There is more to movies than just going to the theaters. There is, of course, the merchandising. The Star Trek film franchise kicked off shortly after Star Wars really brought film merchandising into the big time. As the merchandising for the new Star Trek movie is just gearing up, TrekMovie.com takes a look back at some of Trek’s past forays into this world, with a close look at a couple films in particular.
This article will especially discuss the "introductory" Trek films, The Motion Picture in 1979 and First Contact from 1996. Both of these films reintroduced audiences to their version of Star Trek. TMP was available in theaters 10 years after "Turnabout Intruder" was shown on TV. Although Generations was the first film with the cast from Next Generation, it was put out only months after the finale and still carried with it elements (and cast) from the TOS era films. First Contact was the Next Generation movie with years between the show and the feature film. Both TMP and FC involved design changes for uniforms, sets and of course Enterprise(s). The challenges TMP and FC faced, reminding the generic audience about Star Trek while generating enthusiasm with the fans, are similar to those of the 2008 Star Trek feature film.
Star Trek: The Motion Picture – epic merchandising
Although it may not have met with Paramount expectations, Star Trek The Motion Picture is still the most successful Trek film in terms of total ticket sales. The film was a big event Christmas 1979. Why? Some of it was the wait for new Star Trek. Some of it was the special effects. Some of it was the popularity of science fiction during the 1970s. Some of it was the merchandising. There has never been a Star Trek film as heavily merchandised as TMP.
TMP was a truly multimedia event. The film was adapted as a novel (written by Gene Roddenberry) as well as a Marvel Comic. There was also a behind the scenes book, books on tape (or record), coloring books, ship blueprints and art activities books. The trading card company Topps provided fans with an 88 card set and a 22 sticker set. And of course there was Jerry Goldsmith’s soundtrack (LP and cassette). Most of these items were available before the film was in theaters. .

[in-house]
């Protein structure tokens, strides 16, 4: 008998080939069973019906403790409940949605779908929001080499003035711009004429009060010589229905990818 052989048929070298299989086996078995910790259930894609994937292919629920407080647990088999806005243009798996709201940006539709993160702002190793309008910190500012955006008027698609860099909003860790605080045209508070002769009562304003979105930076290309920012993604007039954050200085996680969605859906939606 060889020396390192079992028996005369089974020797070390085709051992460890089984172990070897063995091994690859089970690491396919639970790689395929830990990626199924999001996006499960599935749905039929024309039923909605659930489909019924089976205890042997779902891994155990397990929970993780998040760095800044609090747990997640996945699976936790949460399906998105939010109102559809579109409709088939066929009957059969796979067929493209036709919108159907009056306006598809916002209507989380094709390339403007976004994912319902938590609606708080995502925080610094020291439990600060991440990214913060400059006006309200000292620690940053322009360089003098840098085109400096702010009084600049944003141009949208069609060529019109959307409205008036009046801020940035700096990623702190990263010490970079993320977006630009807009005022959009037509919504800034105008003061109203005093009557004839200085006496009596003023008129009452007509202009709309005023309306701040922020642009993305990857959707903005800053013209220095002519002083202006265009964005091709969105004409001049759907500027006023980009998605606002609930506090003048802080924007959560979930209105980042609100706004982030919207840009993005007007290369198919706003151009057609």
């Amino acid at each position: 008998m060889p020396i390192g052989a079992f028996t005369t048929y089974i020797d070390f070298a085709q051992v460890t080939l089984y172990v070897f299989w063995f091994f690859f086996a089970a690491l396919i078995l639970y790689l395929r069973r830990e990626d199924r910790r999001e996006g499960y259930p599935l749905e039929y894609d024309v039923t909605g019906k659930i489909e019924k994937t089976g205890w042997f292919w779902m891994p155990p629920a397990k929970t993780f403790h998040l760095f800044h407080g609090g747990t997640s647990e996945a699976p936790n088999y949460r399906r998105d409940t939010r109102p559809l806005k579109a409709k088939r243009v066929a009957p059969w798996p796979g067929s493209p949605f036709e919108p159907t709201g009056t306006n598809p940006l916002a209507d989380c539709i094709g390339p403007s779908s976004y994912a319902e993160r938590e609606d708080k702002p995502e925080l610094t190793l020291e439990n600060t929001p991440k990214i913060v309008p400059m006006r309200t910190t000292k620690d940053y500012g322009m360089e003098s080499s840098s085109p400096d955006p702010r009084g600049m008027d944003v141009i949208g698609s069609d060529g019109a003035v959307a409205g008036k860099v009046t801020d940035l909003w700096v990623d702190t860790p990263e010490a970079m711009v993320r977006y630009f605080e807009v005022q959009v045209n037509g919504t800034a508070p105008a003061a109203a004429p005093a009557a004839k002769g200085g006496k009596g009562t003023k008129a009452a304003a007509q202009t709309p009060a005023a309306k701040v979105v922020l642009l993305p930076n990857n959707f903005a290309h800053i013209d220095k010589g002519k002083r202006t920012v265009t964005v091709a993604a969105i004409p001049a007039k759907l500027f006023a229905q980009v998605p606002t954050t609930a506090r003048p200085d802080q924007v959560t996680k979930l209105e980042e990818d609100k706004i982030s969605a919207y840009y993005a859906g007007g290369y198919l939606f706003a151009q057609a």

Just some of the many forms of Star Trek The Motion Picture
In terms of toys, TMP was huge. MEGO put out eighteen action figures (12 small sized and 6 large figures) and an Enterprise playset. For younger kids Knickerbocker made soft figures. MEGO also had large ship toys of the Enterprise, Klingon cruiser, and Vulcan shuttle. Dinky Toys had smaller cheap ship toys and AMT made model kits so you could build your own. There were also wrist communicators, water pistols, a phaser game and more. And if you couldn’t have enough fun with all of that, Milton Bradley made a board game and a video gamed called "Phaser Strike" for their short lived Microvision hand-held platform (one of the first licensed video games). Almost all toys, games and figures were made available before the film (see below for commercials MEGO ran promoting the toys and the film).